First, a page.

You've probably seen the two-letter "codes" on many over-the-counter cold and flu medications, like Sudafed "PE," or Robitussin "DM." Those letters indicate an ingredient in that medication; however, it may not be the only active ingredient in that formula, so you must read labels carefully 12.
If you are experiencing serious medical symptoms, seek emergency treatment immediately.
"DM" in cold and flu medicines stands for Dextromethorphan HBr, which is a cough suppressant. If the cold or flu formula has these letters after its name, you know that it will treat a cough. Other active ingredients may be present as well.
Other Ingredients in DM Preparations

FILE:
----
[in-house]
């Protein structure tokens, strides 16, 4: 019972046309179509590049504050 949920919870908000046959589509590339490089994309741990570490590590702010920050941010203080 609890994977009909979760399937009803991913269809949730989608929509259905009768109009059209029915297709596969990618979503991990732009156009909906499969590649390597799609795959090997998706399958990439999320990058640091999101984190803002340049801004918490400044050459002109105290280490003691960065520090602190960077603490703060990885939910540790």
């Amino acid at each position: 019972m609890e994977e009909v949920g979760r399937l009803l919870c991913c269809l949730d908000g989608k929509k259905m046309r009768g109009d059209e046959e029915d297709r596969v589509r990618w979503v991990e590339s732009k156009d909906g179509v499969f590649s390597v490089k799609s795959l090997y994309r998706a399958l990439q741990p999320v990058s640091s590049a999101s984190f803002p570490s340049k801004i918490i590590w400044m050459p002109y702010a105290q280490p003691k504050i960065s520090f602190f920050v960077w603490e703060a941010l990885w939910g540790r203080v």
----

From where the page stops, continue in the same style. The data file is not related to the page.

A medication that says "DM" is not just a cough suppressant. For example, Robitussin DM also contains an expectorant, Guaifenesin, which helps your cough to bring up phlegm or mucus from your lungs (sometimes referred to as a "productive" cough 1.
A multi-symptom cold or flu remedy can contain Dextromethorphan without being labeled "DM." For example, TYLENOL Cold Multi-Symptom Severe contains the decongestant Phenylephrine (the "PE"), Dextromethorphan and a pain reliever (Acetaminophen).
Brands Without Codes
Dimetapp brand recently stopped using the letter codes because they caused confusion. Some brands, such as Tylenol, have chosen not to use codes at all. They simply use names describing the symptoms the medicine will treat, such as Tylenol Cough and Sore Throat.
Take Only What You Need
Doctors recommend that you purchase and take only the medications needed for the symptoms you currently have. If you have a cold without a cough, you do not need a DM preparation (or any cold medicine containing a cough suppressant). You can find another one that better fits your symptoms.
- Image by Flickr.com, courtesy of D'Arcy Norman